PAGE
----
This wooden tablet bearing inscribed markings was unearthed in 1993 during George Hourmouziadis’s excavations of the village of Dispilio in Greece, and carbon-14 dated to the late sixth millennium BC.
The lake settlement was discovered during the dry winter of 1932, which lowered the lake level and revealed traces of the settlement. A preliminary survey was made in 1935 by Antonios Keramopoulos. Excavations began in 1992, led by George Hourmouziadis, professor of prehistoric archaeology at the Aristotle University of Thessaloniki. The site appears to have been occupied over a long period, from the final stages of the Middle Neolithic (5600–5000 BC) to the Final Neolithic (3000 BC). A number of items were found, including ceramics, wooden structural elements, the remains of wooden walkways, seeds, bones, figurines, personal ornaments, flutes and a tablet with marks on it.
The tablet’s discovery was announced at a symposium in February 1994 at the University of Thessaloniki. The site’s paleoenvironment, botany, fishing techniques, tools and ceramics were described informally in an article in Eptakyklos: Journal of Archaeological and Philological Studies in 2000, and by Hourmouziadis in 2002. See The prehistoric settlement of Dispilio, Kastoria, Greece. Writing in Neolithic Greece?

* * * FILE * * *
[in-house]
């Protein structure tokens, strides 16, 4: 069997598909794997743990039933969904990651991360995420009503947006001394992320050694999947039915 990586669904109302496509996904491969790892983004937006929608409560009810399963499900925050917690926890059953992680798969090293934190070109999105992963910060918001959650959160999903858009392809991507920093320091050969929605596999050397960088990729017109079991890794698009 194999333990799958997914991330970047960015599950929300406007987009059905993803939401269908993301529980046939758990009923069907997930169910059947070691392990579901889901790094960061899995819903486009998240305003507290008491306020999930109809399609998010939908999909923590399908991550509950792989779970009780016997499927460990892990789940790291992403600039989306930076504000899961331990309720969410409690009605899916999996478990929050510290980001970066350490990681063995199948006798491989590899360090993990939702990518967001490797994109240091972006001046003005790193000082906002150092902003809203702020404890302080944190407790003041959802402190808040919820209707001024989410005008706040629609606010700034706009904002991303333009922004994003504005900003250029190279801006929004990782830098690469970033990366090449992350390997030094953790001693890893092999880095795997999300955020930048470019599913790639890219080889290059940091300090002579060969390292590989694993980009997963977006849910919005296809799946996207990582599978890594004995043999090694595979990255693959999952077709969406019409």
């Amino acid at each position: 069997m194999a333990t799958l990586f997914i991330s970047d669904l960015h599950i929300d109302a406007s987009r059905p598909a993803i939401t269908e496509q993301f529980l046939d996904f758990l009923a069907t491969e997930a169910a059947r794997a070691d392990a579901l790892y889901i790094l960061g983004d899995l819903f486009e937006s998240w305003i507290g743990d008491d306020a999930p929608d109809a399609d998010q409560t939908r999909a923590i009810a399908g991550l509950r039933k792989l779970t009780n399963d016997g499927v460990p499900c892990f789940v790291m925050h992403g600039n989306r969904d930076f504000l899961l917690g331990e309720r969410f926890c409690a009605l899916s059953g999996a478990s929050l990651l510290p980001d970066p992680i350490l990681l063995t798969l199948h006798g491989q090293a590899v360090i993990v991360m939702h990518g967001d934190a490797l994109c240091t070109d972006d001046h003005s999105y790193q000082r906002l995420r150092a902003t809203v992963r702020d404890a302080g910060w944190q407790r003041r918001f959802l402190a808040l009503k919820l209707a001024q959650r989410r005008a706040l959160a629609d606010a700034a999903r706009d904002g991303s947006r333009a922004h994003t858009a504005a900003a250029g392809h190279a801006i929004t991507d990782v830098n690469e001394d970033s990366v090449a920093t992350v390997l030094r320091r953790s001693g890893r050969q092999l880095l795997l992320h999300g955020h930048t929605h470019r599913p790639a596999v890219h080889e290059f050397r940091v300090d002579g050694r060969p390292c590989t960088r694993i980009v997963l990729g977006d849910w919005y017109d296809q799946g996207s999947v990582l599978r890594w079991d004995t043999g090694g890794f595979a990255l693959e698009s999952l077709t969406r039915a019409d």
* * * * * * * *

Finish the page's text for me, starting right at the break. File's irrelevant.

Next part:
- Samples of carved signs on the wooden Dispilio tablet and clay finds from the Dispilio excavation.
- For comparison: Samples of Linear A signs.
- Samples of signs on Paleo-European clay tablets found elsewhere.
The tablet itself was partially damaged when it was exposed to the oxygen-rich environment outside of the mud and water in which it was immersed for a long period of time, and so it was placed under conservation. As of 2023, the full academic publication of the tablet apparently awaits the completion of conservation work.
See more at Ancient Origins.